Category Archives: self-help

Learning 655

A brain dump is a way of externalizing everything your brain is struggling to hold onto so that it can focus on doing what it’s really built for: solving problems and coming up with new ideas.

So, at the beginning of your workweek and each day, do yourself a favor and write down these tasks so that you don’t need to waste energy trying to keep track of what still needs to be done.

This simple but helpful technique will give your brain the space it needs to help you take action and get things done.

It’s not just grocery lists and tasks, either; you can free up brain space by writing down everything from unfinished projects you want to take care of to books you want to read or a brilliant idea you don’t want to forget. And if you don’t want to carry around a pen and paper, you can jot it down on a notebook app on your mobile device.

Another way of freeing up some much-needed brain power is to tackle easy tasks right as they appear. Why bother writing something down or trying to remember it if you can take care of it right away? If there’s a book you need to get your hands on, order it right away if you can.

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Learning 654

The Rule of 3 

The rule of 3 was introduced by J.D. Meier, a Microsoft executive who explains how it works in his book, Getting Results the Agile Way.

Basically, you should start every week by identifying three things to accomplish that week. Then, you should start every workday by identifying three goals you want to accomplish by the time you go to sleep.

It might sound simple, but that’s part of why it’s so effective. By looking ahead at what you want to have accomplished both day by day and week by week, you’re already figuring out how best to structure your time, attention and energy on what’s important.

So let’s say your end-of-the-week goals are to finish the first section of your book, update your website with new content and renew your passport.

With these goals in place, your end-of-the-day goals might be to finish the next chapter of the book you’re working on, decide upon the topic for your next blog post and fill out the passport renewal form.

When you’re setting these goals, check your calendar.

To prevent yourself from choosing goals that are too ambitious or unrealistic, you need to consult your calendar to make sure you haven’t already dedicated your time and energy to another task. For example, even though you want to finish that section of your book, if your calendar reminds you of a big presentation you’re scheduled to give on Friday, it may be best to focus on preparing for that instead.

Remember, being productive also means being smart about your schedule, so don’t set yourself up for failure by setting unattainable goals.

Learning 653

The  Chinese  character  for ‘crisis’  is  comprised  of  two  sub-characters:  one  that  spells  ‘danger’ and  another  that  spells  ‘opportunity.’  I  guess  that  even  the  ancient Chinese  knew  that  there  is  a  bright  side  to  the  darkest circumstance  —  if  you  have  the  courage  to  look  for  it.

There  are  no  mistakes  in  life, only lessons.  There  is  no  such  thing  as  a  negative  experience,  only opportunities  to  grow,  learn  and  advance  along  the  road  of  selfmastery.  From  struggle  comes  strength.  Even  pain  can  be  a wonderful  teacher.

Absolutely.  To  transcend  pain,  you  must  first  experience  it.  Or to  put  it  another  way,  how  can  you  really  know  the  joy  of  being  on the  summit  of  the  mountain  unless  you  have  first  visited  the  lowest valley.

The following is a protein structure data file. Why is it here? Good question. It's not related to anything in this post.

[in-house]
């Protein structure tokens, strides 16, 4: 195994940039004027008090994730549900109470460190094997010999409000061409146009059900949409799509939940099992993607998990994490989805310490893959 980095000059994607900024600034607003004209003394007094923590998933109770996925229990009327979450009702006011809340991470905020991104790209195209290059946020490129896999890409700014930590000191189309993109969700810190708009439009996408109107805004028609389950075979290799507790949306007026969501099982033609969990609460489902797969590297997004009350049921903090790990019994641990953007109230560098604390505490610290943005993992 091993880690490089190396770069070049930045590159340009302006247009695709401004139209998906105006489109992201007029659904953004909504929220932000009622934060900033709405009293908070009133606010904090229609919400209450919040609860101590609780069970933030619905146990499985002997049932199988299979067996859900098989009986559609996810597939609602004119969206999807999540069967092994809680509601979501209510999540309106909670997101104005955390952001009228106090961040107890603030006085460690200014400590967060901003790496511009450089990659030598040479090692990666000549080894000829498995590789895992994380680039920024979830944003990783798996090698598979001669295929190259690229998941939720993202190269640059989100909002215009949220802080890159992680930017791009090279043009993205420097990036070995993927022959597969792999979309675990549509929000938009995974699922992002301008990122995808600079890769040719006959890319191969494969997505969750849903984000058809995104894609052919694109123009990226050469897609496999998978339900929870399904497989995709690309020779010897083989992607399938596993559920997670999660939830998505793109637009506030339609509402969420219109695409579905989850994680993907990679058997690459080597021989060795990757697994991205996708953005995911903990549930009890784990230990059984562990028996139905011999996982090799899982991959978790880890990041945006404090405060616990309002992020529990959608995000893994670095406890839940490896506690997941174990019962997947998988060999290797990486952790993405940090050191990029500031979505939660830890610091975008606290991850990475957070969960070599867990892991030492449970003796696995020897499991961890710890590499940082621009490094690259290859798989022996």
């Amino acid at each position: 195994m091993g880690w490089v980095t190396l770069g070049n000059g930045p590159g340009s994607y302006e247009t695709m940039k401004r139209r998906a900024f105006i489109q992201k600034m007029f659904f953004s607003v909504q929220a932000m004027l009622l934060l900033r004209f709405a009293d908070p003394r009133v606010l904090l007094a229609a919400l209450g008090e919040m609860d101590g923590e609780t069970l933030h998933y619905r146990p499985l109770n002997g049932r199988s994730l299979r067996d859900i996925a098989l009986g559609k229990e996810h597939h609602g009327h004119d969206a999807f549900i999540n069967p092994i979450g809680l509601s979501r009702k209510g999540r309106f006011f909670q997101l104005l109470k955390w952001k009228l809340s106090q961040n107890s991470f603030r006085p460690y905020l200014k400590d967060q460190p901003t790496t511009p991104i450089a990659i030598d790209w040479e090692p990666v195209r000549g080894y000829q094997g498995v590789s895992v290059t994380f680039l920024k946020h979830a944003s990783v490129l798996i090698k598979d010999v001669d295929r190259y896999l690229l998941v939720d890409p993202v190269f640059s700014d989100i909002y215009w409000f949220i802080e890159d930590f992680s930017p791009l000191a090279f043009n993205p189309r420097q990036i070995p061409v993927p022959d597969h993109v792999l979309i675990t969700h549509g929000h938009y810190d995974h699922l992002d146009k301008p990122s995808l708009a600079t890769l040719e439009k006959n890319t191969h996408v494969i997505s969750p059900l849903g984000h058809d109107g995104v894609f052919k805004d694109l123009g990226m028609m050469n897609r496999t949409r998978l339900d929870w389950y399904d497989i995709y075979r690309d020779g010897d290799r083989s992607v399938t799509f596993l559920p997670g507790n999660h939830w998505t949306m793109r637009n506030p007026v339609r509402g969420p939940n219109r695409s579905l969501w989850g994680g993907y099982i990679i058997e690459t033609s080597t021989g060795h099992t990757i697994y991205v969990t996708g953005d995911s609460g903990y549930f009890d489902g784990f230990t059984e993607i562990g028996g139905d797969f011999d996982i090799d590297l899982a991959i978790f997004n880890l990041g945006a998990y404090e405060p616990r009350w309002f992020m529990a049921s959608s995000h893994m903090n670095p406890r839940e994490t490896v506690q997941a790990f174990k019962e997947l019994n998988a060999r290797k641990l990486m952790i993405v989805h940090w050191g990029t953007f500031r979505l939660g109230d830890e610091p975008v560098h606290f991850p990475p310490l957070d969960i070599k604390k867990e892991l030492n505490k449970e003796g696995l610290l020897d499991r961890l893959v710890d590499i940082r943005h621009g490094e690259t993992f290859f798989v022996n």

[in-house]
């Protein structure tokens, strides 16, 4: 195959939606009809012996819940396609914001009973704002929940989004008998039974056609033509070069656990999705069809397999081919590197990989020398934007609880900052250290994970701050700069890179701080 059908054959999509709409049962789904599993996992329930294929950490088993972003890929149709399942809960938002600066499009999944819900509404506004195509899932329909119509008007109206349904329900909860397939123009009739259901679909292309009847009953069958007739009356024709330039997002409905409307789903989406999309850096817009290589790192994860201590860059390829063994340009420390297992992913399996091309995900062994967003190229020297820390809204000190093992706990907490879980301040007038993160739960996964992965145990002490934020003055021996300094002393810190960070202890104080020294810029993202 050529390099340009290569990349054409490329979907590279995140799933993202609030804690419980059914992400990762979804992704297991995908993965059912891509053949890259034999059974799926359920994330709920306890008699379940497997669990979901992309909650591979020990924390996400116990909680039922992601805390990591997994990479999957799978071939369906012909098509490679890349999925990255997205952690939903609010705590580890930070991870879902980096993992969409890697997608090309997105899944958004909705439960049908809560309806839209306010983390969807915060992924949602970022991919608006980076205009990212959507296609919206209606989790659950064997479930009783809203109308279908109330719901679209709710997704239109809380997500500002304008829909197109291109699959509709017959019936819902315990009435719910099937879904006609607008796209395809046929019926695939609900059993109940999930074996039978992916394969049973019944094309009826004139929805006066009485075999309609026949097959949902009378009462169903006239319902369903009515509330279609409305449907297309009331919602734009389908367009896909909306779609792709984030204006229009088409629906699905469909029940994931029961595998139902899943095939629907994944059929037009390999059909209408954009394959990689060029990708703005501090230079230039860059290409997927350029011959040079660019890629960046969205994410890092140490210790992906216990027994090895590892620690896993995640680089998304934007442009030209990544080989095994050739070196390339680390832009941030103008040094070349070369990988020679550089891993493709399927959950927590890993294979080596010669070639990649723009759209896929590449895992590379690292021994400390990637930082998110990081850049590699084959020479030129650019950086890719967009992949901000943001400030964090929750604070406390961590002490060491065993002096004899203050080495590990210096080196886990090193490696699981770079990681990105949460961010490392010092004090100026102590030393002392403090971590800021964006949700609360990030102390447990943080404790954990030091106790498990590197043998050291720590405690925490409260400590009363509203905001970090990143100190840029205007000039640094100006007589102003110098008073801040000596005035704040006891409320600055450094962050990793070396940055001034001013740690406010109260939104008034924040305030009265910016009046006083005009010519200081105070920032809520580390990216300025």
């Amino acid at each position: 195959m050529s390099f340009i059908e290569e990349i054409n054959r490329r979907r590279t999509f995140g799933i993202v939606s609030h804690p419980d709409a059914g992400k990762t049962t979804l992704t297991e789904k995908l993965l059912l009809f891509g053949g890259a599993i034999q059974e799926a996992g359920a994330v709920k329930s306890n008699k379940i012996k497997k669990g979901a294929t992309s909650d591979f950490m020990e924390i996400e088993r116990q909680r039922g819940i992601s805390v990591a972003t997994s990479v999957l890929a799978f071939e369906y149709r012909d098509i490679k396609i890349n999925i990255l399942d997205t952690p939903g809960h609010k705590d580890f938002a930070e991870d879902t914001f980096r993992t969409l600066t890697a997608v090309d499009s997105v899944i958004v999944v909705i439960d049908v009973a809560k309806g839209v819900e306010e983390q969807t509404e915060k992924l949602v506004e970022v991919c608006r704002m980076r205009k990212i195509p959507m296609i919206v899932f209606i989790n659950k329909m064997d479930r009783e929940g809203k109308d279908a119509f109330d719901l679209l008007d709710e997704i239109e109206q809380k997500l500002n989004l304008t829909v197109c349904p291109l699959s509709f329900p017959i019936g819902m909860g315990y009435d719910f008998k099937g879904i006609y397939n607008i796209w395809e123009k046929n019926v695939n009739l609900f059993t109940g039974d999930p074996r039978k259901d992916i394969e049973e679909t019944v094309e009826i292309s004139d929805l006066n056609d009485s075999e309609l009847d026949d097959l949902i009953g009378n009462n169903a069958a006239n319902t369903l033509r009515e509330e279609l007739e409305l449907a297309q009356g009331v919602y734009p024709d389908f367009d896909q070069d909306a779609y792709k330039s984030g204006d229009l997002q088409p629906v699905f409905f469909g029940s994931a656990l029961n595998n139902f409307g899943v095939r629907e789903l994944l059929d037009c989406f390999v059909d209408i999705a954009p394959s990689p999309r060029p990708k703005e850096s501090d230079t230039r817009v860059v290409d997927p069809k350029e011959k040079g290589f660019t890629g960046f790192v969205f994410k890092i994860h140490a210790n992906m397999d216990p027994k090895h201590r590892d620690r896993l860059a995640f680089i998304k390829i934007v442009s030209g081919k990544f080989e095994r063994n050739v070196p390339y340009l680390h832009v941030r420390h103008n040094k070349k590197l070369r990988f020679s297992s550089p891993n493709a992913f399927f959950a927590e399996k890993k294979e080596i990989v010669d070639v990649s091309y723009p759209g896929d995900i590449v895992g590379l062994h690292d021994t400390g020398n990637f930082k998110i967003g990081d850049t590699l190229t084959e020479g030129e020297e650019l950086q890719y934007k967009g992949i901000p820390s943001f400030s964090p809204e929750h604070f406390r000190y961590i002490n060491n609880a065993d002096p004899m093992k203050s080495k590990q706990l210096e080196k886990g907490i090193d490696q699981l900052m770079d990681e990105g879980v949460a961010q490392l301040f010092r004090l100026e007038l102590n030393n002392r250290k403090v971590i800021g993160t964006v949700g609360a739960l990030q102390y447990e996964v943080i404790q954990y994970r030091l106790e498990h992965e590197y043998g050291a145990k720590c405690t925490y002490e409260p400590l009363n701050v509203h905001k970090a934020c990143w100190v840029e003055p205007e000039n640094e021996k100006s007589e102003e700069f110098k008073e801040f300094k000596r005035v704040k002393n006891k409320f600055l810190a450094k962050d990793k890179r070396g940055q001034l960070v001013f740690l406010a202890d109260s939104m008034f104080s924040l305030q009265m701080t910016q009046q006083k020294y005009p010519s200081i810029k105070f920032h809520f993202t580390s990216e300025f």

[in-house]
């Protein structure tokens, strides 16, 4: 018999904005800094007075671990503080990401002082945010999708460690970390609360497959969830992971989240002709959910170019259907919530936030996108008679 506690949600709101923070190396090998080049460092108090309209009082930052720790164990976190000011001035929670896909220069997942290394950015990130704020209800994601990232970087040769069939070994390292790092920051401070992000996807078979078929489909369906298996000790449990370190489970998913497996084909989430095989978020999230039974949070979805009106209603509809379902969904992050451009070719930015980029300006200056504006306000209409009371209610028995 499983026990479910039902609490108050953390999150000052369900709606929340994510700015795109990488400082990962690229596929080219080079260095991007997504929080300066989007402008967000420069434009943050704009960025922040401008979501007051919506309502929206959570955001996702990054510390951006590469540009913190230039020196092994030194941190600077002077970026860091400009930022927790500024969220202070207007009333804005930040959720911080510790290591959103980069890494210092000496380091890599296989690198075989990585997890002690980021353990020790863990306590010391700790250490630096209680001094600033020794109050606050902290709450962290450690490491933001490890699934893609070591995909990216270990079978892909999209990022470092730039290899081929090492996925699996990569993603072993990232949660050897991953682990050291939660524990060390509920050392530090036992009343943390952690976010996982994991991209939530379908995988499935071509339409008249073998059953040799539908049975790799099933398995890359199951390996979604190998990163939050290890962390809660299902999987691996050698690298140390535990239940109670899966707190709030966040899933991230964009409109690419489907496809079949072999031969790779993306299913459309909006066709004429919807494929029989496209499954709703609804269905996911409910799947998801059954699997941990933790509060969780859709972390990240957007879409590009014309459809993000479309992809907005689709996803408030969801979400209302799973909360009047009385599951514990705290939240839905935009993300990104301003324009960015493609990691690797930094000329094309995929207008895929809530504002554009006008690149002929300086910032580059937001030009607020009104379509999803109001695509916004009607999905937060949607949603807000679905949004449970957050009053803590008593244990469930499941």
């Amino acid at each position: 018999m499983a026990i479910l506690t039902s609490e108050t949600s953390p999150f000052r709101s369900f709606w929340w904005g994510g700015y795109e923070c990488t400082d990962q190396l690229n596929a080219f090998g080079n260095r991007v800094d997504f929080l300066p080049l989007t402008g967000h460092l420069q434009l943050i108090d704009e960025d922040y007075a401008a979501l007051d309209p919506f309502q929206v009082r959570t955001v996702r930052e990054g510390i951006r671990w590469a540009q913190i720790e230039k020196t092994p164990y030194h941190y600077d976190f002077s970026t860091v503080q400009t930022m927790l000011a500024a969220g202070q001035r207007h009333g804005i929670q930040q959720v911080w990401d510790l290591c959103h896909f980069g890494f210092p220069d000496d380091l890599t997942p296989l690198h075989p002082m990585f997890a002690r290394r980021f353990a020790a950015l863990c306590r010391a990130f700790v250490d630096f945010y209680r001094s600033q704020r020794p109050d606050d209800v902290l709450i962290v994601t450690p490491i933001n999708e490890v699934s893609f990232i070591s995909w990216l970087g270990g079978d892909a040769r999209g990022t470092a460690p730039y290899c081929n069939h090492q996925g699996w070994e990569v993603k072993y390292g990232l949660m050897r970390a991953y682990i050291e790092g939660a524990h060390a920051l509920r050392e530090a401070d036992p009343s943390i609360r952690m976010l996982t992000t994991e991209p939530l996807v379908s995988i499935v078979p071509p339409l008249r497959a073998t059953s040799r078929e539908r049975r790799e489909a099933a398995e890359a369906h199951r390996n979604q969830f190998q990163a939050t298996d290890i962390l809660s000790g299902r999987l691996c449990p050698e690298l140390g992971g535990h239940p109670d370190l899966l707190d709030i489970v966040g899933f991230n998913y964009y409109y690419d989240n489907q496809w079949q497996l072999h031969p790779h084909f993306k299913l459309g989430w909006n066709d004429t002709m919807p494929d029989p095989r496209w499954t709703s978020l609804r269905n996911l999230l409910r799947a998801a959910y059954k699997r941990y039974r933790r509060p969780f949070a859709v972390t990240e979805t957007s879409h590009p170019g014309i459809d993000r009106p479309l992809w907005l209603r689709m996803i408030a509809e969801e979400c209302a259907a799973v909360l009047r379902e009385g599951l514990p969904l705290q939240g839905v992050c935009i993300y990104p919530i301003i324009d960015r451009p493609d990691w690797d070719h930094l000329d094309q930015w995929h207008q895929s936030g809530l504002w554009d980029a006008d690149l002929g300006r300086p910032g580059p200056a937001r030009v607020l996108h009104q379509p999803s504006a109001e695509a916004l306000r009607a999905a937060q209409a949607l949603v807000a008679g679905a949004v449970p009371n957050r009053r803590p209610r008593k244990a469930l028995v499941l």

“To  savor  the  good  one  must  know  the  bad?” 

Learning 652

I never found the companion that was so companiable as solitude. – Heney David Thoreau

 The biggest lesson is “What the soul needs doesn’t cost a dime.”

Instead, a good rule of thumb to live by is to cultivate simplicity. Sell what you don’t need, as this is sure to help you nurture your intellect.

Be ambitious and move with confidence toward your dreams.

Don’t assume your dreams are out of reach just because they might seem too ambitious or uncommon to someone else. 

Progress is made by those with ambitious ideas, so shoot for the stars and get to work on building the foundation that will allow you to turn that dream into a reality. Once you reach that goal, you’ll find the success is even better than you imagined.

Learning 650

Stop  judging  events  as  either positive  or negative.  Rather,  simply  experience  them, celebrate them  and  learn  from  them.  

Every  event  offers  you  lessons.  These little lessons  fuel  your  inner  and  outer  growth. Without  them,  you would  be  stuck  on  a plateau. 

Just  think  about  it  in  your  own  life. Most people  have  grown  the  most  from  their  most challenging experiences.  

If  you  meet  with  an  outcome  you  did  not expect and  feel  a  little  disappointed, remember  that  the  laws  of  nature always ensure  that  when  one  door  closes  another opens.

Once  you  consistently  apply  this  principle  to your  daily  life  and start  to  condition  your mind  to  translate  every  event  into  a positive, empowering  one,  you  will  banish  worry forever.  You  will stop  being  a  prisoner  of your  past.  Instead,  you  will  become  the architect  of  your  future.

Learning 628

Kill the habit of worry, in all it’s forms, by reaching a general, blanket decision that nothing which life has to offer is worth the price of worry. 

With this decision will come poise, peace of mind and calmness of thought which will bring happiness. 

The habit of prompt and firm decision is the only known antidote for the germs “Fearenza” and “Worryitis.” 

We do not worry over conditions, once we have reached a decision to follow a definite line of action.